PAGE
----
Capital Stock


The term capital stock is used to describe the authorized and issued transferable units of ownership in a corporation.  Capital stock can include both common as well as preferred securities.  The value of all capital stock issued can be found on the company's balance sheet.


Companies can raise funds in two ways.  They can borrow money from creditors, thereby increasing the liabilities of the business.  Alternatively, they can raise cash by issuing shares of common or preferred stock, thereby increasing owner's equity.

The value of capital stock appearing on the balance sheet allows investors to understand the amount of funds raised through the issuing of stocks.  It is also considered a permanent investment in the corporation, and cannot be withdrawn by shareholders.  This feature provides creditors with some protection.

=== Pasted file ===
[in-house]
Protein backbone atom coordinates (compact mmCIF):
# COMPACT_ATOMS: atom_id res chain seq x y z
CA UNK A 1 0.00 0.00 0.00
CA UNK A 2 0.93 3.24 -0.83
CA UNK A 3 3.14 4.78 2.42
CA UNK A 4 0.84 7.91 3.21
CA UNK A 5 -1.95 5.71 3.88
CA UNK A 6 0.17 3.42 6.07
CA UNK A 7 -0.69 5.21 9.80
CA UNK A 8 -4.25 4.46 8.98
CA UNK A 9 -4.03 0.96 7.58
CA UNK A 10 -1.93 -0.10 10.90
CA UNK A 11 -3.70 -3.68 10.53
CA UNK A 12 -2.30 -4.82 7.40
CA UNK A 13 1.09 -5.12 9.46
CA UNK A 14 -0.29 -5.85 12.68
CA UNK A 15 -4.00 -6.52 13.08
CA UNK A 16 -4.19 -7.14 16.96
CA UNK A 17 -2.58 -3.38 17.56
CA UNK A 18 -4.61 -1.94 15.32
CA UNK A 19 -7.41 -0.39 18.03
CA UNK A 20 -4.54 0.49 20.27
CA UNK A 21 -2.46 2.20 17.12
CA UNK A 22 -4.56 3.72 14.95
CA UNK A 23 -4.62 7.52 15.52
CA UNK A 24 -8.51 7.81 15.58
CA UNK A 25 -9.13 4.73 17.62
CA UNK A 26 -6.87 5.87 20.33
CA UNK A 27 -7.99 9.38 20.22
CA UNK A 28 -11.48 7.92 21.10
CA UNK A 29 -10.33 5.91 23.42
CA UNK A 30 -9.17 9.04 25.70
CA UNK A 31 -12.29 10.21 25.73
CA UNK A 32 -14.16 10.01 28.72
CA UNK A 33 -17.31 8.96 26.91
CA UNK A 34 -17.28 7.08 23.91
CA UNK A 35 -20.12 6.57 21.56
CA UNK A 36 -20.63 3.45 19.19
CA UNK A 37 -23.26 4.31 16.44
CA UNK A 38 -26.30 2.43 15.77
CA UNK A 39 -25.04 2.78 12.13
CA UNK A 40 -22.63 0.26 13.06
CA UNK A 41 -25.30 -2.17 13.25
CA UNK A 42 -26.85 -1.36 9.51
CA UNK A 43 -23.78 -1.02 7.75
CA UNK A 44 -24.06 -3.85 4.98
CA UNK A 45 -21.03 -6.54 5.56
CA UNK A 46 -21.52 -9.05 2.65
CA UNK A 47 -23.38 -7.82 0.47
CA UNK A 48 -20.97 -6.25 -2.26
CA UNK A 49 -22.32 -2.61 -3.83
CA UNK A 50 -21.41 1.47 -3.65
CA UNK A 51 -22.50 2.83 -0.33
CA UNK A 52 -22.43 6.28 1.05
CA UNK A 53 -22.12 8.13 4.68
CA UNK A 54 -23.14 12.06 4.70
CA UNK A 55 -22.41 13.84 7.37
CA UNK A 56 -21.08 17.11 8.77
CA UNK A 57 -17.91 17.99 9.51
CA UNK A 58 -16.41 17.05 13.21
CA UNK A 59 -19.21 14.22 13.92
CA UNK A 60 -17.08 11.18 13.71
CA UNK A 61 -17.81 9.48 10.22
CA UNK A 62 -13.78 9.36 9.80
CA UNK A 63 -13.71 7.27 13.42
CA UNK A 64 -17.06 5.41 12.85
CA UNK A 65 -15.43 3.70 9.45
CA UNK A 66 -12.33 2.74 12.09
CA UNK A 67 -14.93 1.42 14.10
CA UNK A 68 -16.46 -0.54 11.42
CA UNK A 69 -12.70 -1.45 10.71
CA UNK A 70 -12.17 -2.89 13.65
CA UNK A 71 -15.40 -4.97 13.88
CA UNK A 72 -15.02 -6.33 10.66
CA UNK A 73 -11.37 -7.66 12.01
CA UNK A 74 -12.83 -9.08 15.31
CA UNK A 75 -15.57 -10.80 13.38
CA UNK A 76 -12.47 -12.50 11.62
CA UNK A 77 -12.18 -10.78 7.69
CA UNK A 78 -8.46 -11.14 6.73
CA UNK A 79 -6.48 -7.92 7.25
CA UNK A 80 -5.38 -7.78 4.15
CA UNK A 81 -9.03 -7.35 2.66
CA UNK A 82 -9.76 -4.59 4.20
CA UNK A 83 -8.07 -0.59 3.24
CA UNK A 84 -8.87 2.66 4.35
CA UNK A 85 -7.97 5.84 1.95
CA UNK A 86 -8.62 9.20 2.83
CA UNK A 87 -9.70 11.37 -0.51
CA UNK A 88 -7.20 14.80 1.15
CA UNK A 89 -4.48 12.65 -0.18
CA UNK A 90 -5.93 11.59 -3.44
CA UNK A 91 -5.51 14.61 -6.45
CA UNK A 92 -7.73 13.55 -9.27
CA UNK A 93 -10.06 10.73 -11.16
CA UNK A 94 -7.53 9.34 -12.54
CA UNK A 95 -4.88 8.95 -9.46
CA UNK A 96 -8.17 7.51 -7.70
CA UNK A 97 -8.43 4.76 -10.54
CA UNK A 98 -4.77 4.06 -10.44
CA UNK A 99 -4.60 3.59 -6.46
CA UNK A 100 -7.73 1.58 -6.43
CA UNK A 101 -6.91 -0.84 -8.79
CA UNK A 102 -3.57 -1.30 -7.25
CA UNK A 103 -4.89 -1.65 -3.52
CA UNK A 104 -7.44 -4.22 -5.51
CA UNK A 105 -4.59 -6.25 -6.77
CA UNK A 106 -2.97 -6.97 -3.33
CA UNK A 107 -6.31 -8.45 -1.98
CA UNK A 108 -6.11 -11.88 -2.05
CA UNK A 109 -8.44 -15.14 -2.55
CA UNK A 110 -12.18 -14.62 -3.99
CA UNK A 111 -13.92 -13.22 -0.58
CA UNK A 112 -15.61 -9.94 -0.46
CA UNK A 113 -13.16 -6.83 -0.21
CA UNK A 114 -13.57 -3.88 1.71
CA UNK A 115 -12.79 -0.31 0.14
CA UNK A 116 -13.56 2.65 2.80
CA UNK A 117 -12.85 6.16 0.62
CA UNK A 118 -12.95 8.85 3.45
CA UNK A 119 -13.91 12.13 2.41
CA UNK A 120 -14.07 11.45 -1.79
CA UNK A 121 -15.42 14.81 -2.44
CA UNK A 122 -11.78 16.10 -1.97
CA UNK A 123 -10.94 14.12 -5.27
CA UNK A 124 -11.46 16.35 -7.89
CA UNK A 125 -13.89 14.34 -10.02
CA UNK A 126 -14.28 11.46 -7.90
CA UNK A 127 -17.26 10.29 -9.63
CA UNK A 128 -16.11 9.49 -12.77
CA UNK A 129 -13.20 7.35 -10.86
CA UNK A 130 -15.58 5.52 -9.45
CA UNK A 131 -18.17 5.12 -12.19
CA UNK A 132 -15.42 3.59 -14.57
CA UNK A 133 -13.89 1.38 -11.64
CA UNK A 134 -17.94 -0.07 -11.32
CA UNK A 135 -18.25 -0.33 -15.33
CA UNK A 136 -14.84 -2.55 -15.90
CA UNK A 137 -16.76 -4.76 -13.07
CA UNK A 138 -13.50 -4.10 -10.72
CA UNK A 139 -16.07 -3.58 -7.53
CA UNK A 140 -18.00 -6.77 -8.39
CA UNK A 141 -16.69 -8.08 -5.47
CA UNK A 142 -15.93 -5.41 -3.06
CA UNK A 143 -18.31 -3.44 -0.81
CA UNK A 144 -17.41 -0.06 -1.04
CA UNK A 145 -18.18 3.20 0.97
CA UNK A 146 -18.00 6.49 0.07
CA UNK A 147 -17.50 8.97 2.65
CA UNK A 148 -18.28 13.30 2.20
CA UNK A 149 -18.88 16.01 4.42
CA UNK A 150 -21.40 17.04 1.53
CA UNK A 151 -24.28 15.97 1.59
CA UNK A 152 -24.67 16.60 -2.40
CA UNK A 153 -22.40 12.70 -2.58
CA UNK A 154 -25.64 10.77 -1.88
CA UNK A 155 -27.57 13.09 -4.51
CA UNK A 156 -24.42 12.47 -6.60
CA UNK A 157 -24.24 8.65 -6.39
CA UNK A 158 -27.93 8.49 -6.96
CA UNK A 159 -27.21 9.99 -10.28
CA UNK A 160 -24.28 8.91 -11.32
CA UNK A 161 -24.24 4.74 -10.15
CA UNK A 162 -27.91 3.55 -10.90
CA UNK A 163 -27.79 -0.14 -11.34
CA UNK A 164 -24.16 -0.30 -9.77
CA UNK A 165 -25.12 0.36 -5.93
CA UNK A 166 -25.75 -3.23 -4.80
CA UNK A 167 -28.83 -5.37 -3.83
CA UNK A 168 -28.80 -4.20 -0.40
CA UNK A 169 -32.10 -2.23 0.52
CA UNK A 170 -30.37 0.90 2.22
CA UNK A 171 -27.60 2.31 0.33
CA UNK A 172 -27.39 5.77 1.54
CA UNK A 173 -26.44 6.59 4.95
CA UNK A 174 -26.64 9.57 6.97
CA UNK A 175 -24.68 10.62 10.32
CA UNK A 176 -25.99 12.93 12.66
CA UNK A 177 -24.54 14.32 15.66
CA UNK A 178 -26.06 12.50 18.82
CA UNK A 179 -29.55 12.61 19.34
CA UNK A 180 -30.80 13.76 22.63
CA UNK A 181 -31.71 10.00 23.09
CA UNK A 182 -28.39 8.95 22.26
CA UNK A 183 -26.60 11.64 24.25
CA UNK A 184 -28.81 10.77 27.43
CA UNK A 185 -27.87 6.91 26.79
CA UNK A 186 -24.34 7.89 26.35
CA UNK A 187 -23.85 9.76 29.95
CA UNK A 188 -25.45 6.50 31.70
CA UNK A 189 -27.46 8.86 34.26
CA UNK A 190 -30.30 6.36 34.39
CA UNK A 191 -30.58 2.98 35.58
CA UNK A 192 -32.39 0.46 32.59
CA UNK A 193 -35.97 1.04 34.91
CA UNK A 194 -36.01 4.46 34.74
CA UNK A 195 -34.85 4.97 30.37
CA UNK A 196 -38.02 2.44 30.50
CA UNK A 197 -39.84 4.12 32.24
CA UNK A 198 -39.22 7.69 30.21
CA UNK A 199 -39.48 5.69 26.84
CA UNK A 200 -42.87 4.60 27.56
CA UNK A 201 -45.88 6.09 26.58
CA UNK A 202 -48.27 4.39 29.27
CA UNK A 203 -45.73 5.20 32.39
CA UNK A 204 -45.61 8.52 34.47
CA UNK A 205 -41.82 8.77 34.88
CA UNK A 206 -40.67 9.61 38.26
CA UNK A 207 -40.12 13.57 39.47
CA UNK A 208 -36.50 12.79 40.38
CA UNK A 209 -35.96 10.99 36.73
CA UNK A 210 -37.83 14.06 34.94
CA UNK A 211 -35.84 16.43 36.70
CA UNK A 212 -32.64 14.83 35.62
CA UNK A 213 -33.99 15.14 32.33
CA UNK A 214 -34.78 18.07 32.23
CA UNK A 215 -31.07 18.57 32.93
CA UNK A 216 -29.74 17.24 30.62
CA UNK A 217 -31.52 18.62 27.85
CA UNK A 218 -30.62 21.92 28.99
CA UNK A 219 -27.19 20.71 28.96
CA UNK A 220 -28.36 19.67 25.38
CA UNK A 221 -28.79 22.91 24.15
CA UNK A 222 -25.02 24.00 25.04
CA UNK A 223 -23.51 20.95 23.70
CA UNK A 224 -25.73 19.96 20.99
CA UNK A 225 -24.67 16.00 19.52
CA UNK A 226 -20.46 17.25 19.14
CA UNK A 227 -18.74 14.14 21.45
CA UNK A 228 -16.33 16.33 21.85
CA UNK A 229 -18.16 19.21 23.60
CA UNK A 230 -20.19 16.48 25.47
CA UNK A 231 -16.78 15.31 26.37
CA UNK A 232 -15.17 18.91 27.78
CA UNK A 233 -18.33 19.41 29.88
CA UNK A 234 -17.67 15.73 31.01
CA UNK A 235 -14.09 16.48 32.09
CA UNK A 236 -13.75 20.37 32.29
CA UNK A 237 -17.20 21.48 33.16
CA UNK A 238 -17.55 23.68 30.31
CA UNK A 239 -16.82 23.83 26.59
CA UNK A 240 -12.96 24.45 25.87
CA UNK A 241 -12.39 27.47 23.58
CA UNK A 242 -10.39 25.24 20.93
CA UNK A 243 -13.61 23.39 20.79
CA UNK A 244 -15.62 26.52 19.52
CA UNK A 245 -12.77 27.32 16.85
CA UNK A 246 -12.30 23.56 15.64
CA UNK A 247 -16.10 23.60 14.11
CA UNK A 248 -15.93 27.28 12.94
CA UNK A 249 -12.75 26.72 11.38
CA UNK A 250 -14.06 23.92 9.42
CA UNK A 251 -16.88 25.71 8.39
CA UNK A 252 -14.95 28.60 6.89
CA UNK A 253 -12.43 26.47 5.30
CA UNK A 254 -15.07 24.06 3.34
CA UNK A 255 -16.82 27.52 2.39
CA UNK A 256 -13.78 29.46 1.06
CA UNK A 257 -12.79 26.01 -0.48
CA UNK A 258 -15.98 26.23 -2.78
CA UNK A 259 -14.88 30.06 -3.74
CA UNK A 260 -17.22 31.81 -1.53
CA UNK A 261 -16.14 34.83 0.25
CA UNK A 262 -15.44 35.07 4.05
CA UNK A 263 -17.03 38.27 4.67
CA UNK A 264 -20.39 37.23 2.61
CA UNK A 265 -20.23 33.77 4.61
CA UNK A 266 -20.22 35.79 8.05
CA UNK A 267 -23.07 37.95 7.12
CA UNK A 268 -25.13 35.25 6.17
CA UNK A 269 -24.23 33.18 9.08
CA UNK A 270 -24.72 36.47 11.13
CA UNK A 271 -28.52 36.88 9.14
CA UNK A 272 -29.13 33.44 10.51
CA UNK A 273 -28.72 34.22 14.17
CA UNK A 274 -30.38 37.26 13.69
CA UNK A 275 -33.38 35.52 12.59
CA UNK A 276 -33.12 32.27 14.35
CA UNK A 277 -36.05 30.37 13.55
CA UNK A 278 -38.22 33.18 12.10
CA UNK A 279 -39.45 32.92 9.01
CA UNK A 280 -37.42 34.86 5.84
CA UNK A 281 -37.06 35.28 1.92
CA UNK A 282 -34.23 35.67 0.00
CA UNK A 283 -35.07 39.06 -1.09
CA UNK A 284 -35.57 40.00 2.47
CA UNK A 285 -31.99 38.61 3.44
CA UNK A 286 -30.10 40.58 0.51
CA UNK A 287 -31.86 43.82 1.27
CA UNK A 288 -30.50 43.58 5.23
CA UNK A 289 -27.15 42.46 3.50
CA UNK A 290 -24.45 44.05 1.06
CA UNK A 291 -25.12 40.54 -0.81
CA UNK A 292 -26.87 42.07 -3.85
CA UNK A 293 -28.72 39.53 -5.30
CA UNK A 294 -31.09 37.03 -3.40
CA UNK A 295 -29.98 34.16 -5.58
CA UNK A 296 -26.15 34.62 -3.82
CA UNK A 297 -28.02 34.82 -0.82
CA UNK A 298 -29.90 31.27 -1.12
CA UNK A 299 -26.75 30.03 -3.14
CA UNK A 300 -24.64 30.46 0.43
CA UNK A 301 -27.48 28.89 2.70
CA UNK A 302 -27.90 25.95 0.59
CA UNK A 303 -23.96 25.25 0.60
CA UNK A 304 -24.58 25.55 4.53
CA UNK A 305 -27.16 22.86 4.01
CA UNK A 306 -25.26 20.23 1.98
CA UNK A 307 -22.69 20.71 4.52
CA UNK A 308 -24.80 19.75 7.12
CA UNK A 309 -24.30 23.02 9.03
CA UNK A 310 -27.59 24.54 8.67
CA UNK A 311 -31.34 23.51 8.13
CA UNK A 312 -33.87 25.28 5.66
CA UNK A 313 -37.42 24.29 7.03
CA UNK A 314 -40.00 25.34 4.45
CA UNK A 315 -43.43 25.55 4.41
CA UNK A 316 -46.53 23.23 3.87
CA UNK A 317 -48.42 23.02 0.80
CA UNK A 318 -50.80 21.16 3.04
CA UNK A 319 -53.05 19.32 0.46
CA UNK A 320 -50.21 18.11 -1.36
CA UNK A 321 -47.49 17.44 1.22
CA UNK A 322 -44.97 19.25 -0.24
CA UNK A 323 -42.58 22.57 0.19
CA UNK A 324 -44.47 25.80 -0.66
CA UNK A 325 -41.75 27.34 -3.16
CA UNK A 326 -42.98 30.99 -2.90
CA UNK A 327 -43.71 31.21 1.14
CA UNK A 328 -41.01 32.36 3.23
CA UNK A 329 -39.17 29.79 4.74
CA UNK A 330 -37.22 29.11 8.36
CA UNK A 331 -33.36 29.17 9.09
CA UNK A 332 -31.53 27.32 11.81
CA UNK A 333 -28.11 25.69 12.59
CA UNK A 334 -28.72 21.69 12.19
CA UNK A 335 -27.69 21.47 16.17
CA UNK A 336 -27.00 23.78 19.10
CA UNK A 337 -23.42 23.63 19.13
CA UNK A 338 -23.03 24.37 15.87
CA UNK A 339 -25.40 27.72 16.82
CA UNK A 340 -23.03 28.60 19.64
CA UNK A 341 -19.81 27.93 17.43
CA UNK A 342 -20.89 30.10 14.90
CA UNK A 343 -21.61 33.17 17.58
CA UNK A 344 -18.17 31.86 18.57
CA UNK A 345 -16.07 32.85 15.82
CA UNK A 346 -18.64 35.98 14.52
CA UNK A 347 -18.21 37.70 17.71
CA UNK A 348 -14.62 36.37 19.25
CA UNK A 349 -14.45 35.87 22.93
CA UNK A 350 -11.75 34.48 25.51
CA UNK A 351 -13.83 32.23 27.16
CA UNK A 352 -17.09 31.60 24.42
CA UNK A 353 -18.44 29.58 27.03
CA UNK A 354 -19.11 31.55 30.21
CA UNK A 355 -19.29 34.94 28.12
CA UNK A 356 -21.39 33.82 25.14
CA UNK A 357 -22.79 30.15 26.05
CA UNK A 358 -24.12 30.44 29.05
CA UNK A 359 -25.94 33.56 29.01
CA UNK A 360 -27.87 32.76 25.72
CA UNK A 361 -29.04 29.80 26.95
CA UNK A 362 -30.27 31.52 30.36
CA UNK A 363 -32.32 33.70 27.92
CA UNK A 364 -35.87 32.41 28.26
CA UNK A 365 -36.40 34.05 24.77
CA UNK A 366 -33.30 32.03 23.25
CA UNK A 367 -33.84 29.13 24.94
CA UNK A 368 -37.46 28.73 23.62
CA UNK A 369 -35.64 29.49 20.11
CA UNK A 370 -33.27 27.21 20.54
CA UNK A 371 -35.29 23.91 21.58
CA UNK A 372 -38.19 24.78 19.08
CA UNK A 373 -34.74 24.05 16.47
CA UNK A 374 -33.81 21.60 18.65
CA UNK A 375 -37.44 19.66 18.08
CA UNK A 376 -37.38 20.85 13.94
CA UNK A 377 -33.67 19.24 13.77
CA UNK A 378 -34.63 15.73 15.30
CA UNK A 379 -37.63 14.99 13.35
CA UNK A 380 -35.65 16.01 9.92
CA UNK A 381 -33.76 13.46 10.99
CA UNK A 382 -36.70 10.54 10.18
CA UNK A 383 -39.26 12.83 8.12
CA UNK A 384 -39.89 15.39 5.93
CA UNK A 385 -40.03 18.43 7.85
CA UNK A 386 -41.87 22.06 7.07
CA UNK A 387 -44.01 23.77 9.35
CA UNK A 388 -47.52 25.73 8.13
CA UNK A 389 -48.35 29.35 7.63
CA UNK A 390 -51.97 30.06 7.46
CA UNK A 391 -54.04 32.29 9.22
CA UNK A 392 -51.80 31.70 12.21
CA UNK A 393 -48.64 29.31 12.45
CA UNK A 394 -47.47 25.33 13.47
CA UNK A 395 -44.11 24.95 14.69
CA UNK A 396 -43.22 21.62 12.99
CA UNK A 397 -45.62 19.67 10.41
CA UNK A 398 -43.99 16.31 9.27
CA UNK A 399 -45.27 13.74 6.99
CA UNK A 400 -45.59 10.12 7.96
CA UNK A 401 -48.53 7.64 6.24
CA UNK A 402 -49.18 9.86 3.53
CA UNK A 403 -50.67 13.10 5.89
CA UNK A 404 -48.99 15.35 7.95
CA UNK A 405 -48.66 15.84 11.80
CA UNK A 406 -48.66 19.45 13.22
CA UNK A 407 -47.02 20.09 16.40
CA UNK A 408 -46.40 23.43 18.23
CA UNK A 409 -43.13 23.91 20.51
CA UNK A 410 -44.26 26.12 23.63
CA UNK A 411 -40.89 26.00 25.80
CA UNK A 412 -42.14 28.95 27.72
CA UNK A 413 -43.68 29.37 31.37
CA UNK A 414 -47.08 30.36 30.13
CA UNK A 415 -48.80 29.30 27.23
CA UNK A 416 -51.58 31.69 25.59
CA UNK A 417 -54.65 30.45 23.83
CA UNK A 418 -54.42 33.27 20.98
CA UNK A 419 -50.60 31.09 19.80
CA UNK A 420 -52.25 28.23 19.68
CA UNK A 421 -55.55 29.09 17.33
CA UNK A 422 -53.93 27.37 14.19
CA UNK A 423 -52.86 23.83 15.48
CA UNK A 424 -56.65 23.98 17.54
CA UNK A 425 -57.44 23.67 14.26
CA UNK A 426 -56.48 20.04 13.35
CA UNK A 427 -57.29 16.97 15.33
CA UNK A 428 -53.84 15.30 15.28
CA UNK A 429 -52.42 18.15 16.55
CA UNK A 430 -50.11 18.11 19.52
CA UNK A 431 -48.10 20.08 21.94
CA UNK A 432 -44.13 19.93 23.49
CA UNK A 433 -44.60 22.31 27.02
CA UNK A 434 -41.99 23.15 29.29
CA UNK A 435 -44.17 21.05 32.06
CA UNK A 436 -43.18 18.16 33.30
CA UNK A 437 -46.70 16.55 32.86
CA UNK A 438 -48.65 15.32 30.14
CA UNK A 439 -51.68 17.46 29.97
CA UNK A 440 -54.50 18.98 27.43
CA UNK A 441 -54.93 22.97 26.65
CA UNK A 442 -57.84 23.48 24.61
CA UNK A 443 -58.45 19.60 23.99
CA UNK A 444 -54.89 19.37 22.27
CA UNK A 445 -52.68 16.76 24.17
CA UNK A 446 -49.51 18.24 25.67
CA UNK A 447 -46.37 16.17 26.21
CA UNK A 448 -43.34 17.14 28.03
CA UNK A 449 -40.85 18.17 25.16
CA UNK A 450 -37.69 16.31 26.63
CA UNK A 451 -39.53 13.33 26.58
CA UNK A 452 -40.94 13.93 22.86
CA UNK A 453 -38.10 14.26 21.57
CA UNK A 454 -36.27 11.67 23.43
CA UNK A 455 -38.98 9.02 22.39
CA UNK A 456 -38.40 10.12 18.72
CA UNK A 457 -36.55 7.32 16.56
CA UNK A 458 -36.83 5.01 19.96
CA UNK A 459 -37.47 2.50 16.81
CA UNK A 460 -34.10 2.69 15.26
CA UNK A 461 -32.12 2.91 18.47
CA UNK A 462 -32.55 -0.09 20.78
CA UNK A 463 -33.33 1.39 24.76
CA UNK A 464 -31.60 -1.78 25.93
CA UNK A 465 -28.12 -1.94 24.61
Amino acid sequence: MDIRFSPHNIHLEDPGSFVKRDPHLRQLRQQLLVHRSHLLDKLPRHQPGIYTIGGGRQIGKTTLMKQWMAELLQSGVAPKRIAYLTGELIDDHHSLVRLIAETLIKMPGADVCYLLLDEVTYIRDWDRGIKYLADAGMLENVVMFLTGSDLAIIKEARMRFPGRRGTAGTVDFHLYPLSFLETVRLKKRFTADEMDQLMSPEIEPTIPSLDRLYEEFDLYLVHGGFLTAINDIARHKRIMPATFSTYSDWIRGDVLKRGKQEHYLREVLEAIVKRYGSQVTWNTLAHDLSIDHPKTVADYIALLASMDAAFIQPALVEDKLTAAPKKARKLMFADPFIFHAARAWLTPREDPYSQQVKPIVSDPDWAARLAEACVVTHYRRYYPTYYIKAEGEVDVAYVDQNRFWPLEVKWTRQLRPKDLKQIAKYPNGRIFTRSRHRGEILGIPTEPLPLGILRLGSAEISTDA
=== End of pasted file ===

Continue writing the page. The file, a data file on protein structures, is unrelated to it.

Generally, the owner's equity section of the balance sheet will contain at least two line items that relate to equity holders:

  • Capital Stock:  the original dollar value of the investment by stockholders.
  • Retained Earnings: the earned capital not returned to shareholders in the form of dividends.

Companies have the option of repurchasing stock as well as issuing additional shares.  Rapidly growing companies will issue capital stock to help fund additional investments in assets.  Poorly performing businesses may also issue stock to help pay debts coming due.

Companies will sometimes repurchase shares as an alternative to issuing dividends.  In doing so, they reduce the total number of shares outstanding.  If the company can maintain profits, repurchasing of stock will effectively increase earnings per share.

Related Terms

balance sheet, owner's equity, retained earnings, preferred stock, additional paid-in capital, Class A and Class B stock